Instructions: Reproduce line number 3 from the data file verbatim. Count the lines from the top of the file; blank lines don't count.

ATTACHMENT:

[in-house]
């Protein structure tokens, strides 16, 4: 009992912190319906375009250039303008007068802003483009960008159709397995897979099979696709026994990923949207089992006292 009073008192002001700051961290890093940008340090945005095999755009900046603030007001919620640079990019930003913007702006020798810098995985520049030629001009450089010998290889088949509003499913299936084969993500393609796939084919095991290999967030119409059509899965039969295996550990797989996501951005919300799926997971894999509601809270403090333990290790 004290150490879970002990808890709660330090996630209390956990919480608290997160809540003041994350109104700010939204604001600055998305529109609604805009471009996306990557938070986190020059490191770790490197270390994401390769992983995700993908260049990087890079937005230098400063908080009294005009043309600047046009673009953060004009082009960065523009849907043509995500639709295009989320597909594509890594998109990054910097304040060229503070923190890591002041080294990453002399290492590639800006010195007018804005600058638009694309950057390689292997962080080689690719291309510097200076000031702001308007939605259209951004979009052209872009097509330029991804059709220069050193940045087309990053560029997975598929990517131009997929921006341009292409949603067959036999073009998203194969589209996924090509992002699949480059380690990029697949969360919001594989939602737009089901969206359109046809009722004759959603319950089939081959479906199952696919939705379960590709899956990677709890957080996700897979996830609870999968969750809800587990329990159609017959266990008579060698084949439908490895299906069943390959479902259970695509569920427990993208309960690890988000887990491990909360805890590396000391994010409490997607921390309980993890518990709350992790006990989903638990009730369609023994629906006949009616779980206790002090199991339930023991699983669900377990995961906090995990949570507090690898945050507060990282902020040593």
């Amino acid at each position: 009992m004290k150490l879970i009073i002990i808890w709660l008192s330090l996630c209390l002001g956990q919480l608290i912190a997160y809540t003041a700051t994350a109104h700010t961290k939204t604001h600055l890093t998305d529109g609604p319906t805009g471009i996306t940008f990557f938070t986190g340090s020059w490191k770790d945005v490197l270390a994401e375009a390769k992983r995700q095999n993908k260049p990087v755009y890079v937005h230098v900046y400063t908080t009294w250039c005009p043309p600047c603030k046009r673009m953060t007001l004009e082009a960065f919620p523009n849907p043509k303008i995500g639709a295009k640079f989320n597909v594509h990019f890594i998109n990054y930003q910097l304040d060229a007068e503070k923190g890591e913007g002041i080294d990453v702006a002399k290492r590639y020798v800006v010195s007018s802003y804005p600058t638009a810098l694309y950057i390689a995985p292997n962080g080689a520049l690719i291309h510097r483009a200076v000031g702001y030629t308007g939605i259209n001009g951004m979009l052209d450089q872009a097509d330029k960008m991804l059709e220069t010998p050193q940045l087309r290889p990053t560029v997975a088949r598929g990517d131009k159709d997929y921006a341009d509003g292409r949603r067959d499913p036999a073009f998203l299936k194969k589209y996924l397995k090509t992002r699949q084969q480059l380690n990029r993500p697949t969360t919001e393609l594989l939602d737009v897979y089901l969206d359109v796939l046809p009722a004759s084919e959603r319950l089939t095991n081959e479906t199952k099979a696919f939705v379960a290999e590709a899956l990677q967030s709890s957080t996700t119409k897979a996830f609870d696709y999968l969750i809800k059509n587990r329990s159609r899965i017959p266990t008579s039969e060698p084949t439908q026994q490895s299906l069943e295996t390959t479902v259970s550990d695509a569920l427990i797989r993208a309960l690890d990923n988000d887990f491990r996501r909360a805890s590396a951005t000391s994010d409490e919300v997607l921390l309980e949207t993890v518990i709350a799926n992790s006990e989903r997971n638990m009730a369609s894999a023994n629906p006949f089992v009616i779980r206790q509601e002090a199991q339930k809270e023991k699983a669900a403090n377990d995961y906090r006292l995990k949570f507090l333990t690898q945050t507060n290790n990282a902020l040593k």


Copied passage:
């Amino acid at each position: 009992m004290k150490l879970i009073i002990i808890w709660l008192s330090l996630c209390l002001g956990q919480l608290i912190a997160y809540t003041a700051t994350a109104h700010t961290k939204t604001h600055l890093t998305d529109g609604p319906t805009g471009i996306t940008f990557f938070t986190g340090s020059w490191k770790d945005v490197l270390a994401e375009a390769k992983r995700q095999n993908k260049p990087v755009y890079v937005h230098v900046y400063t908080t009294w250039c005009p043309p600047c603030k046009r673009m953060t007001l004009e082009a960065f919620p523009n849907p043509k303008i995500g639709a295009k640079f989320n597909v594509h990019f890594i998109n990054y930003q910097l304040d060229a007068e503070k923190g890591e913007g002041i080294d990453v702006a002399k290492r590639y020798v800006v010195s007018s802003y804005p600058t638009a810098l694309y950057i390689a995985p292997n962080g080689a520049l690719i291309h510097r483009a200076v000031g702001y030629t308007g939605i259209n001009g951004m979009l052209d450089q872009a097509d330029k960008m991804l059709e220069t010998p050193q940045l087309r290889p990053t560029v997975a088949r598929g990517d131009k159709d997929y921006a341009d509003g292409r949603r067959d499913p036999a073009f998203l299936k194969k589209y996924l397995k090509t992002r699949q084969q480059l380690n990029r993500p697949t969360t919001e393609l594989l939602d737009v897979y089901l969206d359109v796939l046809p009722a004759s084919e959603r319950l089939t095991n081959e479906t199952k099979a696919f939705v379960a290999e590709a899956l990677q967030s709890s957080t996700t119409k897979a996830f609870d696709y999968l969750i809800k059509n587990r329990s159609r899965i017959p266990t008579s039969e060698p084949t439908q026994q490895s299906l069943e295996t390959t479902v259970s550990d695509a569920l427990i797989r993208a309960l690890d990923n988000d887990f491990r996501r909360a805890s590396a951005t000391s994010d409490e919300v997607l921390l309980e949207t993890v518990i709350a799926n992790s006990e989903r997971n638990m009730a369609s894999a023994n629906p006949f089992v009616i779980r206790q509601e002090a199991q339930k809270e023991k699983a669900a403090n377990d995961y906090r006292l995990k949570f507090l333990t690898q945050t507060n290790n990282a902020l040593k």